Then came a searing moment which made not only Julia Gillard the darling of the world’s media, but inaugurated the international reputation of Tony Abbott. That was the famous misogyny speech, covered prominently in almost every major newspaper, from the U.S.A., the U.K. and Finland to Slovenia, Portugal and Japan.
It was not good coverage for Abbott. Christopher Hume of the Canada’s Toronto Star recently described Abbott as the leader who:
'... outside Australia will always be the man who was sliced and diced into little pieces in the famous ‘misogyny speech’ by his predecessor Julia Gillard delivered in 2012. After being reamed out so definitively, it’s a wonder he can still show his face in public.'
Gillard's 'misogny speech' went viral globally prompting a new definition in the Macquarie Dictionary
The theme running through this short potted history appears to be this: that the world’s media will applaud Australian moves towards being a good global citizen, having an independent voice, ending imperialism – ancient or modern – supporting global initiatives to advance women, protect the planet, end racism and defend the disadvantaged.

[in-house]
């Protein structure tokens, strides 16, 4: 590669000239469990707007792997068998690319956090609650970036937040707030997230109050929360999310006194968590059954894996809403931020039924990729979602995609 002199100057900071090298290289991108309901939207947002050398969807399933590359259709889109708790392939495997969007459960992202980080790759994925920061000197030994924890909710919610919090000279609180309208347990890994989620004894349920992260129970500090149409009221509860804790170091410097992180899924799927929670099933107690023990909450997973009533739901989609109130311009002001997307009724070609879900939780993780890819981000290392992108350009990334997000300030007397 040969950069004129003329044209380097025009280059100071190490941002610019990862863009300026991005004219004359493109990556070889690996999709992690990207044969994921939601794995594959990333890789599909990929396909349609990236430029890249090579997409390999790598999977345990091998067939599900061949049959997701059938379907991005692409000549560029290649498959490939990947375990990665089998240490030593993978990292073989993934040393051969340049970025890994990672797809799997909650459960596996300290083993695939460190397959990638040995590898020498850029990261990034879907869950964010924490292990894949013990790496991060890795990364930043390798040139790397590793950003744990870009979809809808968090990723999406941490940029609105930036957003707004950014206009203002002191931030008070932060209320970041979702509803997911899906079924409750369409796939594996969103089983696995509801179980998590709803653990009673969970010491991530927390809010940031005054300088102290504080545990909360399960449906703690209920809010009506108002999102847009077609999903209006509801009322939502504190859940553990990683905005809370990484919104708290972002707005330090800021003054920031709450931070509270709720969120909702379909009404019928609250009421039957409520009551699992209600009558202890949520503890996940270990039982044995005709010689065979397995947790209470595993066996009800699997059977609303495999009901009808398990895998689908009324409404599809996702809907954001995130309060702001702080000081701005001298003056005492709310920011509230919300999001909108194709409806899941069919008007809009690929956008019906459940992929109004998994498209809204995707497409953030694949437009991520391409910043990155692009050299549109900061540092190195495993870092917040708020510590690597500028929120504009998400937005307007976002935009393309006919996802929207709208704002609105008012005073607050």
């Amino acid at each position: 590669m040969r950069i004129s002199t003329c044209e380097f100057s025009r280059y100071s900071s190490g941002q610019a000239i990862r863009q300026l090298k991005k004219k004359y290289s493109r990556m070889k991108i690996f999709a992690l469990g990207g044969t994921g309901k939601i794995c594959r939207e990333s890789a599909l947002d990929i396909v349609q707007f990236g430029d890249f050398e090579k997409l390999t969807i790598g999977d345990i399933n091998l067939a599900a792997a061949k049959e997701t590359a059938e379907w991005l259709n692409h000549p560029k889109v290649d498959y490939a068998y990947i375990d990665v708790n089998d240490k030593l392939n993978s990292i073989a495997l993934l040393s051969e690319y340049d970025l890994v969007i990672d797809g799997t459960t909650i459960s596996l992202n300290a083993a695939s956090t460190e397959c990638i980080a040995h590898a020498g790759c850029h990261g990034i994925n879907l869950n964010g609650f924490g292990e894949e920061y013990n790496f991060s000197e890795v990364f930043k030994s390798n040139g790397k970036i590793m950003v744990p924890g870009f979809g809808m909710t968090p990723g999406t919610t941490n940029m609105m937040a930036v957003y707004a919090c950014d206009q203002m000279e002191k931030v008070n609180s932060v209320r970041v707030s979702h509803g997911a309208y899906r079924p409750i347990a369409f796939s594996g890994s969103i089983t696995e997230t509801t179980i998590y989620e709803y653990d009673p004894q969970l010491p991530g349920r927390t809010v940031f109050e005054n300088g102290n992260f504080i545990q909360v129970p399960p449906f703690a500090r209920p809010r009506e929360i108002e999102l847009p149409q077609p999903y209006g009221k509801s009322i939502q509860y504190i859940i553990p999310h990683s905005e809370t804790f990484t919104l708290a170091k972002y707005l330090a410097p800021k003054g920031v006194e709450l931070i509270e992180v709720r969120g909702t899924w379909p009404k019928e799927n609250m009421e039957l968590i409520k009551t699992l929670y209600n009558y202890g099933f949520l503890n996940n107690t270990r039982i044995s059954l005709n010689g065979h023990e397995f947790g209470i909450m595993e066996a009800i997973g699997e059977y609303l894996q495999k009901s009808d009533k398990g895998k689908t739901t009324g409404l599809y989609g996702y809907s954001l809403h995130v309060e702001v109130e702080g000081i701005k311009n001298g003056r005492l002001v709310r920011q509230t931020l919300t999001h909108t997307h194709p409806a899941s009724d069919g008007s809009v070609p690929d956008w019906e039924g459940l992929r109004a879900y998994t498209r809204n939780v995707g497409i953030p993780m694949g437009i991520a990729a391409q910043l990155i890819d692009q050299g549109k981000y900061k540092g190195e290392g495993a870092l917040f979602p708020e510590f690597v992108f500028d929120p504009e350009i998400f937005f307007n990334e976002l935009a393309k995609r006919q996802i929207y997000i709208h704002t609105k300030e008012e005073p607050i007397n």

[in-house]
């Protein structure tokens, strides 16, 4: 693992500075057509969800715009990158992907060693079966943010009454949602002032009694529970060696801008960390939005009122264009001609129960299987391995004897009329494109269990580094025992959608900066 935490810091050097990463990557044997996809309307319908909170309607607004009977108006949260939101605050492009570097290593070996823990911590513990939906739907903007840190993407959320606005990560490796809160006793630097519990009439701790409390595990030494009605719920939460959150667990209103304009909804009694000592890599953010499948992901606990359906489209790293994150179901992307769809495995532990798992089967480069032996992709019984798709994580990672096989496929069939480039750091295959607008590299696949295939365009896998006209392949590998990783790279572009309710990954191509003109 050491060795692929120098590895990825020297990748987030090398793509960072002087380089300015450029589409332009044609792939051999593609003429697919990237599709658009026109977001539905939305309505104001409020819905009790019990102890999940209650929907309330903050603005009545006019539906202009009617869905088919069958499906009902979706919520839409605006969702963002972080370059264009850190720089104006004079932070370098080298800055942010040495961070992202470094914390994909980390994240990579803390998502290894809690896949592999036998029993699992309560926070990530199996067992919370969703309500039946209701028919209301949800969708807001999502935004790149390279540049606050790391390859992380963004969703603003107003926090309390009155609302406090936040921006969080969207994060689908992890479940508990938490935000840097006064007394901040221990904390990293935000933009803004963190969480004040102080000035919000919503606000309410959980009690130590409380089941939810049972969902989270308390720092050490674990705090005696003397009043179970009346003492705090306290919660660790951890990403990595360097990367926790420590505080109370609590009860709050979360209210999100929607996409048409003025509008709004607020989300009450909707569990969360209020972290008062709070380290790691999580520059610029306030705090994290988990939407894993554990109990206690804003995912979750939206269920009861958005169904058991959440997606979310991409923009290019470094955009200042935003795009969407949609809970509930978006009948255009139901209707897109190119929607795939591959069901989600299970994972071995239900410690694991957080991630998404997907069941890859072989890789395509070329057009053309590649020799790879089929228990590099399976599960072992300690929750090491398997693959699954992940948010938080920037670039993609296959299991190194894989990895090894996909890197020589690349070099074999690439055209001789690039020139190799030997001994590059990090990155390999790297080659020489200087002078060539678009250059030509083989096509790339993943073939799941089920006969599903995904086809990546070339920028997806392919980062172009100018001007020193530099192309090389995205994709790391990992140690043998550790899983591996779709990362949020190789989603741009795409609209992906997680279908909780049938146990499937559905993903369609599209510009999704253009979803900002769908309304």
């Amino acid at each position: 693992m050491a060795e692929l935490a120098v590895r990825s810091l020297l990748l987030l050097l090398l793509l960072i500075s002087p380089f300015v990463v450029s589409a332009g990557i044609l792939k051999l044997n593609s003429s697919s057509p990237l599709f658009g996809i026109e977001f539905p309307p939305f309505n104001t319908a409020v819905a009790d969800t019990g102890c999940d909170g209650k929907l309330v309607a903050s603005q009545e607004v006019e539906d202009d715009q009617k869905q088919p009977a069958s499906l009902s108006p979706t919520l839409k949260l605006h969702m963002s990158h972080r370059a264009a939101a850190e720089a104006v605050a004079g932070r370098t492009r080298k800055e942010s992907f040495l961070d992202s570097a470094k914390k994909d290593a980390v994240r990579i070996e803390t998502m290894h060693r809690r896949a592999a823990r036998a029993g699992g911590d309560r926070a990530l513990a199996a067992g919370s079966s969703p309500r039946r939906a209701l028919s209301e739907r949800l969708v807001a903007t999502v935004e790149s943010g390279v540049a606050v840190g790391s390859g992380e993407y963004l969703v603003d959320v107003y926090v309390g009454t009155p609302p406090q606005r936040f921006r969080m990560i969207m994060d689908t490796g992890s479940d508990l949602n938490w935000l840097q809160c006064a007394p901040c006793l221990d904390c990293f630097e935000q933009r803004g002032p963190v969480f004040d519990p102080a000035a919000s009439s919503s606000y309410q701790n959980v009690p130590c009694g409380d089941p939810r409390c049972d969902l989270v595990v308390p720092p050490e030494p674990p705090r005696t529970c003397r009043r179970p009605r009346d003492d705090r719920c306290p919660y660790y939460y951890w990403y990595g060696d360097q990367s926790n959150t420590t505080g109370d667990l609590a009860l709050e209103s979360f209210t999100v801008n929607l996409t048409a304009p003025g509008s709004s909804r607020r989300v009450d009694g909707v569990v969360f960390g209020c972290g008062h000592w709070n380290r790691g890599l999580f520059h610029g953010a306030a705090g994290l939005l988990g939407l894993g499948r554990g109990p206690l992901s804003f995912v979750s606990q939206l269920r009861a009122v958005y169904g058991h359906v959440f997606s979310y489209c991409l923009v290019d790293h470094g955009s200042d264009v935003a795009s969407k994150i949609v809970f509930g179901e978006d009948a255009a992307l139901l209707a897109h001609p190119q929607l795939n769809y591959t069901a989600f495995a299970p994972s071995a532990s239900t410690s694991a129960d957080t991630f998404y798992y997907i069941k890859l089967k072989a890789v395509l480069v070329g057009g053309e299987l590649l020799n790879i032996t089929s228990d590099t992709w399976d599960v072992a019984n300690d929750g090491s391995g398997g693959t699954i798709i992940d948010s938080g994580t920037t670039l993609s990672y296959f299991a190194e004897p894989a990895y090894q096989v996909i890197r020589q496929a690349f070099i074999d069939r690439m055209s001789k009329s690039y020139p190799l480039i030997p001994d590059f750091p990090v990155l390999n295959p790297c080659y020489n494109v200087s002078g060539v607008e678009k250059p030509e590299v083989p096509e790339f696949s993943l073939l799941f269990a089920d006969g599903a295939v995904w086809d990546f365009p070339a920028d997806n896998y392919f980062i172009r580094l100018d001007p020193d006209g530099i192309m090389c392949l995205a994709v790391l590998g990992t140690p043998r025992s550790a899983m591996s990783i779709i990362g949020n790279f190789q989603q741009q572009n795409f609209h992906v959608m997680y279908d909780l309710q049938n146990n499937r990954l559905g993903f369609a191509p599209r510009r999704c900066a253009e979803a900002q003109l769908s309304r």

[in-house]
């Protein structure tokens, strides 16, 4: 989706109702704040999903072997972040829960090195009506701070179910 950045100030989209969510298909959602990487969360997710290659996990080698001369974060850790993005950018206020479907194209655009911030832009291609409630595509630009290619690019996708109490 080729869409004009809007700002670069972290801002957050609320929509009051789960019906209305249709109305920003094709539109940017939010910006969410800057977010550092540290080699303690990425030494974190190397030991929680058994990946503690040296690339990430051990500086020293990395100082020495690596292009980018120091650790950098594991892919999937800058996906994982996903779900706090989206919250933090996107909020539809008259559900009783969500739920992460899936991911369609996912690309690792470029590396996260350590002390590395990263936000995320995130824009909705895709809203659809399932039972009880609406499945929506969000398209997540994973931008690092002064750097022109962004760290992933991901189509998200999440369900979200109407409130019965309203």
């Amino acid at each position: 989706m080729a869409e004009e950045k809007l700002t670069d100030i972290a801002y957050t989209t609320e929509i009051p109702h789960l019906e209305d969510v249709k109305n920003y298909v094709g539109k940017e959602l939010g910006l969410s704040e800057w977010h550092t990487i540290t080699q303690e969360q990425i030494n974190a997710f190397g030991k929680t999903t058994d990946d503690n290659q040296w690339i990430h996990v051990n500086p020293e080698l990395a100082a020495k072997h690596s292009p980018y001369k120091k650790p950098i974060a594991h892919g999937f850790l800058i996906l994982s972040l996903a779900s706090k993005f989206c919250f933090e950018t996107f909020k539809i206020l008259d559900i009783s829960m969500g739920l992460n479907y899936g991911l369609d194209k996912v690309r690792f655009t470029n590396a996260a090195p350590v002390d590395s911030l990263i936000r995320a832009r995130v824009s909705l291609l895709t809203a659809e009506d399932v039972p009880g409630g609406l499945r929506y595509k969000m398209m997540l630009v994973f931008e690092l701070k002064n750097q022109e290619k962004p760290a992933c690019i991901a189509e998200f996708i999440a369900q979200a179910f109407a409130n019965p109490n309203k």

Retroactive decisions will be noted with disappointment, sometimes dismay and, where necessary, ridicule.
Hence the highly negative media coverage of much of Abbott’s brief prime ministership so far. His election win was greeted with incredulity by many publications. Rue 89 in France headed its piece:
‘Sexiste et beauf : voici Tony Abbott, nouveau premier ministre australien’ –
'Sexist and redneck: here is Australia’s new prime minister Tony Abbott'
'Sexist and redneck: here is Tony Abbott, Australia's new PM', Headline in Rue 89, 8 September 2013
It has gotten worse since then. Abbott’s destruction of relations with Indonesia, his activism against action on climate change, cutting foreign aid to the region, his embarrassing trip to Davos in January last year, his ineptitude in France on D-Day last June, his continual sexism offences and his failure to pass the budget have all been reported globally with dismay.
And now his obeisance to the oldest of the old guard of the British royals.
Perhaps Abbott’s humiliation in the world’s media might not have been so mortifying had his two predecessors been somewhat less impressive in their eyes.
But to look on the bright side, perhaps he will not be in the spotlight for much longer.
(image courtesy John Graham)
You can follow Alan Austin on Twitter @AlanTheAmazing.
This work is licensed under a Creative Commons Attribution-NonCommercial-NoDerivs 3.0 Australia License